On 16 March 2004, Donald was abducted from Kenmure Street by five men associated with a local Pakistani gang led by Imran Shahid. The kidnapping was ostensibly revenge for an attack on Shahid at a nightclub in Glasgow city centre the night before by a local white gang, and Donald was chosen as an example of a “white boy from the McCulloch Street area” despite having no involvement in the nightclub attack or in any gang activity.  Donald was taken on a 200-mile journey to Dundee and back while his kidnappers made phone calls looking for a house to take him to. Having no success at this, they returned to Glasgow and took him to the Clyde Walkway, near Celtic Football Club’s training ground.
There, they held his arms and stabbed him 13 times. He sustained internal injuries to three arteries, one of his lungs, his liver and a kidney. He was castrated, had his tongue cut out, was doused in petrol, set on fire and left to die.
The five men convicted of the abduction and murder were convicted of racially aggravated offences. After the murder, some of Donald’s attackers fled the United Kingdom and sought refuge in Pakistan. Three suspects were arrested in Pakistan in July 2005 and extradited to the UK in October 2005, following the intervention of Mohammed Sarwar, the MP for Glasgow Central.
The Pakistani police had to engage in a ‘long struggle’ to capture two of the escapees. There is no extradition treaty between Pakistan and Britain, so it was unusual for the extradition to be agreed. Pakistan authorities agreed to extradite the suspects after an 18 month campaign by Sarwar. There were numerous diplomatic complications around the case, including apparent divergences between government activities and those of ambassadorial officials; government figures were at times alleged to be reluctant to pursue the case for diplomatic reasons.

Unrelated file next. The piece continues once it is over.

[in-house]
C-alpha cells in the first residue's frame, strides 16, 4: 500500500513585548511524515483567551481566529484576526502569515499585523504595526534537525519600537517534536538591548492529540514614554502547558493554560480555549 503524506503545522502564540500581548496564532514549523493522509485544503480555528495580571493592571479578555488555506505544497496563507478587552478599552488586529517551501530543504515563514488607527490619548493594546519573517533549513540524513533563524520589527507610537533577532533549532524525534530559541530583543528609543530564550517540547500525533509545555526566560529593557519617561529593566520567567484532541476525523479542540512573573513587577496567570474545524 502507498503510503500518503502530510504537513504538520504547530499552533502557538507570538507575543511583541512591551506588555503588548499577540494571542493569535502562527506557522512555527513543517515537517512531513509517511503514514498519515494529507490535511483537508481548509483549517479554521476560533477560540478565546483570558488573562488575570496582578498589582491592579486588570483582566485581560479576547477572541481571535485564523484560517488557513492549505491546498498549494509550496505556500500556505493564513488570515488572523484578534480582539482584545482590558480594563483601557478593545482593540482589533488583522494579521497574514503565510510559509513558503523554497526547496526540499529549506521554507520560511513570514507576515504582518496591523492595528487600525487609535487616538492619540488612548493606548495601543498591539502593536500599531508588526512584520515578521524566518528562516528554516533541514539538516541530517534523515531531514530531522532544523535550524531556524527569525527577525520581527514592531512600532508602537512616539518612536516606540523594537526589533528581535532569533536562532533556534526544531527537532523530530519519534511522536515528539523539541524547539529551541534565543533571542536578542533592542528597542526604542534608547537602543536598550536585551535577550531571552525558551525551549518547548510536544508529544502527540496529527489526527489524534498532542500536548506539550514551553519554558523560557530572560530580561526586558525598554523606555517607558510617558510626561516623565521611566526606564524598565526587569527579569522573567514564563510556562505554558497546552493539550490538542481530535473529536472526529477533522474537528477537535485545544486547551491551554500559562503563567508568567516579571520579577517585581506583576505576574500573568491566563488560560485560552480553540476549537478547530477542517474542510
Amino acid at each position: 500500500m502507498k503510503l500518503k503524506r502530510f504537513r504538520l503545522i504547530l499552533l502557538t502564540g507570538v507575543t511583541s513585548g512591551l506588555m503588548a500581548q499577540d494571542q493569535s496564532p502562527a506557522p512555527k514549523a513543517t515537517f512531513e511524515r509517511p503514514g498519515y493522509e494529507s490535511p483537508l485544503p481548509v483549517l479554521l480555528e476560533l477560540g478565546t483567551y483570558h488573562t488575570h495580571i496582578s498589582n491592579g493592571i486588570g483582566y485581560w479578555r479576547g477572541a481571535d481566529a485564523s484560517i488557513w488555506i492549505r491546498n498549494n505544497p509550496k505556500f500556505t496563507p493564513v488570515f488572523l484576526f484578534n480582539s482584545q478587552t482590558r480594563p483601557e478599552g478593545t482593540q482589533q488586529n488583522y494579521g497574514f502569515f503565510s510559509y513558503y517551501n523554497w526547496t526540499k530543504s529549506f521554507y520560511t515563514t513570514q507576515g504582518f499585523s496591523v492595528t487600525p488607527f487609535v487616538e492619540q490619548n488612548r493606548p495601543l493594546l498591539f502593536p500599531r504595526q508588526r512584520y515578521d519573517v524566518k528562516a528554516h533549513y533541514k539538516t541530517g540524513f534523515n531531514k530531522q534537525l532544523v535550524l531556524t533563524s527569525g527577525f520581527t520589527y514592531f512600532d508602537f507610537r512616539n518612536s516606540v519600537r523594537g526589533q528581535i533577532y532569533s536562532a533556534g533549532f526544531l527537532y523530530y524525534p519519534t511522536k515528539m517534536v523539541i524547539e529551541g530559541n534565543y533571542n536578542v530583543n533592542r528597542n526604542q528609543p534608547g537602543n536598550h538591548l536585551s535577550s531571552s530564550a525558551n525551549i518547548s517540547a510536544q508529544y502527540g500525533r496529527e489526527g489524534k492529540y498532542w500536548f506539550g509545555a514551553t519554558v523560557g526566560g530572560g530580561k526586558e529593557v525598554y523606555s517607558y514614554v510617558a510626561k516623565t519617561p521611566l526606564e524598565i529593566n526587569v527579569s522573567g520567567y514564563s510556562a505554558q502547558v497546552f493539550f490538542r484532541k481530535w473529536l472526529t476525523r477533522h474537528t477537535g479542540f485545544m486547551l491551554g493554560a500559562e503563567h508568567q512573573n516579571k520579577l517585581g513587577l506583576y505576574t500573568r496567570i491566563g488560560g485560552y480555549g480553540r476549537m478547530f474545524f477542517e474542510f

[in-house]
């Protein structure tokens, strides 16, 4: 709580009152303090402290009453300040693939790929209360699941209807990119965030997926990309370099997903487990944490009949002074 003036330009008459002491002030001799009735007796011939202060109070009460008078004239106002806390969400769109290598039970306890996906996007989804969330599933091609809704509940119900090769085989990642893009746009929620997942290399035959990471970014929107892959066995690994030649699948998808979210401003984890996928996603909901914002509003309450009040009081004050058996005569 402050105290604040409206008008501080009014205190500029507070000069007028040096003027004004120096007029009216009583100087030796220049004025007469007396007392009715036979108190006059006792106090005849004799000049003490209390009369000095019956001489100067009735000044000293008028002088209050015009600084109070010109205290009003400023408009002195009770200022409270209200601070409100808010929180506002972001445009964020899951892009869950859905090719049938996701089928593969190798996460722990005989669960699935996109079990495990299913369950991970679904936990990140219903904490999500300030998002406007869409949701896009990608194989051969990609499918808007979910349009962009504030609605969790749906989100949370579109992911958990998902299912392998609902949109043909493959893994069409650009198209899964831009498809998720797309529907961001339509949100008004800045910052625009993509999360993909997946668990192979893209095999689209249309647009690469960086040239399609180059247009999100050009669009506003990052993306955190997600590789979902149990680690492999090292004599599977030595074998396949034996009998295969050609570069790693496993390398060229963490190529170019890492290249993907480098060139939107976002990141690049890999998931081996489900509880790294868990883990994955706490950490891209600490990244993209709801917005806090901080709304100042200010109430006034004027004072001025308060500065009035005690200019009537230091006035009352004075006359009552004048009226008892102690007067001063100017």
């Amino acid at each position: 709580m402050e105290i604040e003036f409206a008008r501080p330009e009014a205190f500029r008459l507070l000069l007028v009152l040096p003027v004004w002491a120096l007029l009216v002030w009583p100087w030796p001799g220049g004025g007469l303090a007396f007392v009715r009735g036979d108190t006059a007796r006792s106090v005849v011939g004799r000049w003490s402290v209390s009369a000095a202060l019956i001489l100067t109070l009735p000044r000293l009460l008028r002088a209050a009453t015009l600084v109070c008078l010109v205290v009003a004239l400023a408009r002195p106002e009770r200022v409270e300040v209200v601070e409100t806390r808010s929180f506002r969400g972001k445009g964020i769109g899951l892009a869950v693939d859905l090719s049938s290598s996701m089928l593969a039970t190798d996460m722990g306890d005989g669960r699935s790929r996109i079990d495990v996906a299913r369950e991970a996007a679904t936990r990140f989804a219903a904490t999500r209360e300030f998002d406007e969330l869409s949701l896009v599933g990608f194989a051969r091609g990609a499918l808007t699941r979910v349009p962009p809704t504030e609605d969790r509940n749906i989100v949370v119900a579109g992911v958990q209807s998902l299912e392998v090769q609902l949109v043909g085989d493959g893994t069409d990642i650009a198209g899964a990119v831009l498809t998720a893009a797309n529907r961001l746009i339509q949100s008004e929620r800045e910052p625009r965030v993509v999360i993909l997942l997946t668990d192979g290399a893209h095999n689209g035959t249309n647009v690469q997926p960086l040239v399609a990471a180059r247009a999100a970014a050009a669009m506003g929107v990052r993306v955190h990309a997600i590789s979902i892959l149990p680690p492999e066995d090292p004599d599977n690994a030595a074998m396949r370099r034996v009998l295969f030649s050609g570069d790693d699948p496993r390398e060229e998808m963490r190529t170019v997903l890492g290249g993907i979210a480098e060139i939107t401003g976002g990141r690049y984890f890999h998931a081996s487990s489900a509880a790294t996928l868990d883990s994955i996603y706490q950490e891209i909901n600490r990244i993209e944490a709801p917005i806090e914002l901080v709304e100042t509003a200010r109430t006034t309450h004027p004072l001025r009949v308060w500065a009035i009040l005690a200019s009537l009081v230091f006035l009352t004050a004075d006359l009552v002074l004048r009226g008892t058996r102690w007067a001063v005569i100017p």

The issue of the killing quickly became politicised because of the racial element. After the murder there were reportedly ‘racial tensions’ in the area sufficient to lead to police intervention.
 Arrests and trial
Initially, two men were arrested in connection with the crime. One man, Daanish Zahid, was found guilty of Kriss Donald’s murder on 18 November 2004 and is the first person to be convicted of racially motivated murder in Scotland. Another man, Zahid Mohammed, admitted involvement in the abduction of Donald and lying to police during their investigation and was jailed for five years. He was released after serving half of his sentence and returned to court to give evidence against three subsequent defendants.
These other men, Imran Shahid, Zeeshan Shahid, and Mohammed Faisal Mustaq, all in their late twenties, were charged with murder in October 2005 after being extradited from Pakistan. Their trial opened on 2 October 2006 in Scotland.
On 8 November 2006, the three men were found guilty of the racially motivated murder of Kriss Donald. All three had denied the charge; however, a jury at the High Court in Edinburgh convicted them of abduction and murder.  Each of the killers received sentences of life imprisonment, with the Shahid brothers being recommended for 25-year minimum terms and Mushtaq receiving a recommended minimum of 22 years.
 Controversies surrounding the case
The BBC has been criticized by some viewers because the case featured on national news only three times and was later largely confined to regional Scottish bulletins. Although admitting that the BBC had “got it wrong”, the organisation’s Head of Newsgathering, Fran Unsworth, rejected the suggestion that Donald’s race played a part in the lack of reportage, instead claiming it was a product of “Scottish blindness”. ”
One of the most notable impacts of the murder was to force some people to examine their views of racism and its victims. Commentators such as Mark Easton cite the racist murders of Donald and also Ross Parker as demonstrating how society has been forced to redefine racism and discard the erroneous definition of “prejudice plus power” – a definition which only allowed ethnic minorities to be victims.”
Memorials have been arranged :